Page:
Syncope

Introduction

Syncope is defined as a temporary loss of consciousness or postural tone.  Approximately 15% of children have a history of syncope and the majority of cases are benign.  The pathophysiology is thought to be a transient decrease in cerebral blood flow and frequently the individuals will experience some light-headedness or dizziness prior to the syncopal episode.

In the case of vasovagal syncope, a paradoxic withdrawal of sympathetic activity secondary to elevated catecholamines that stimulate mechanoreceptors is thought to be the cause. There is a high rate of recurrences and if specific causes are found, treatment is effective in preventing episodes.

 

Etiology

1. Cardiac (Structural and Electrical). Often associated with exercise, and always warrants follow up with a pediatric cardiologist. 

  • Outflow obstruction (Aortic stenosis, hypertrophic cardiomyopathy)
  • Arrhythmia (Congenital long QT syndrome, Brugada Syndrome, Wolff-Parkinson-White Syndrome)
  • Ischemia (Coronary artery disease), Acute myocarditis (Coxsackie A, B and Adenovirus)

2. Non-Cardiac Causes/Mimics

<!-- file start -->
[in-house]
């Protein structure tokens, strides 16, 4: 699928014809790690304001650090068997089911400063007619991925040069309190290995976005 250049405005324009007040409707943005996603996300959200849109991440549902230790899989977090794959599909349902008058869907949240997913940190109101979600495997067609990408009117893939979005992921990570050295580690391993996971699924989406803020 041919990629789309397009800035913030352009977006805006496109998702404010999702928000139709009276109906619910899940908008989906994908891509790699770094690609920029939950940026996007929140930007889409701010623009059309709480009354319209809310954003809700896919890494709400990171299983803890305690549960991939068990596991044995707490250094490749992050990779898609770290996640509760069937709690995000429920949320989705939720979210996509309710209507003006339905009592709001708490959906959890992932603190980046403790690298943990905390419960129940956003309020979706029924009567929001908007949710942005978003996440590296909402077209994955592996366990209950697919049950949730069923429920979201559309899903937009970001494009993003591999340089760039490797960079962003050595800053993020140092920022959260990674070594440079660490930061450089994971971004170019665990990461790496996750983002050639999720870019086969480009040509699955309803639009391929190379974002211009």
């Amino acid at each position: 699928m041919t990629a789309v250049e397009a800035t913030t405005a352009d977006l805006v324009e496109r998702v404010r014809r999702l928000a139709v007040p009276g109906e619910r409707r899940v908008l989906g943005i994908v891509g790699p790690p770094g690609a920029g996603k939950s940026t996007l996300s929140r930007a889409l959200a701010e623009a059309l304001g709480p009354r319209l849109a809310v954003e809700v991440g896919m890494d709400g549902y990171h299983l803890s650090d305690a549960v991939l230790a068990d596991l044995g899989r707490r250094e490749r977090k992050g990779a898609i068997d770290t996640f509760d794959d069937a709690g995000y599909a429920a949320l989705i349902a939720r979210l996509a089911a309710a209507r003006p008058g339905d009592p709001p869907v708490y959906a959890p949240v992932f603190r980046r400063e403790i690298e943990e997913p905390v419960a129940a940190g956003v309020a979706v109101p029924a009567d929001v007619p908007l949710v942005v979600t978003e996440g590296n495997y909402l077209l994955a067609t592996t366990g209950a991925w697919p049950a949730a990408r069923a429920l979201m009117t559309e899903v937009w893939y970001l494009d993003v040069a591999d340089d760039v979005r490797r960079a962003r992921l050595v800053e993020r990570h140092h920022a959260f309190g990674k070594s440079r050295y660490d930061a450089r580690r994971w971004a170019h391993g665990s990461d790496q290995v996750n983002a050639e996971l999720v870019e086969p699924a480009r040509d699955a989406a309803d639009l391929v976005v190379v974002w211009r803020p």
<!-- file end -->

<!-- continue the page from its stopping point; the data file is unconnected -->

• Seizures (typically include aura, prolonged tonic-clonic phase and post-ictal state)
  • Migraines (basilar) may present with LOC, ataxia, vertigo. Family history is positive in 75% of cases.
  • Orthostatic hypotension (occurring with postural change and at least a 20 mm Hg drop in systolic BP)
  • Psychogenic (Conversion disorder); typically seen in adolescents
  • Breath-holding spells (typically 6-24mos); triggered by emotional insult. These will progress to neurocardiogenic syncope in 17% of cases.
                            CLICK BELOW FOR VIDEO EXAMPLE
                               breath_1.png
  • Metabolic (Hypoglycemia in insulin-dependent DM/electrolyte disturbances
  • Pulmonary hypertension (usually preceded by exertional dyspnea)
  • Toxic Exposure (CO poisoning,  cocaine, alcohol, barbituates, TCAs)

3. Vasovagal (Neurocardiogenic) - most common type of syncope. Uusally associated with a prodrome (nausea/vomiting/vertigo/sweating). No post-ictal state, vs. seizures. Commonly associated with:

  • Fear/panic/anxiety
  • Dehydration/extended period of standing
  • Often associated with depressive symptamatology

CLICK BELOW FOR VIDEO EXAMPLE
vasovagal_0.png
Example of vasovagal syncope during a stressful spelling bee and prolonged standing.   https://www.youtube.com/watch?v=42apZ5wETOE

 

Evaluation

1. History - important points to ask of the patient and observer of the event

  • Preceding event: aura, prodrome, specific signs/symptoms before event (nausea, cold sweat,  headache, visual changes, palpitations)
  • Association with exercise (suggesting cardiac etiology/risk of sudden death)
  • State of hydration/nutrition at the time of the event  
  • Loss of consciousness (LOC), incontinence
  • Post-ictal signs/symptoms, duration and nature of recovery
  • Family history (seizures, migraine, sudden death, cardiomyopathies)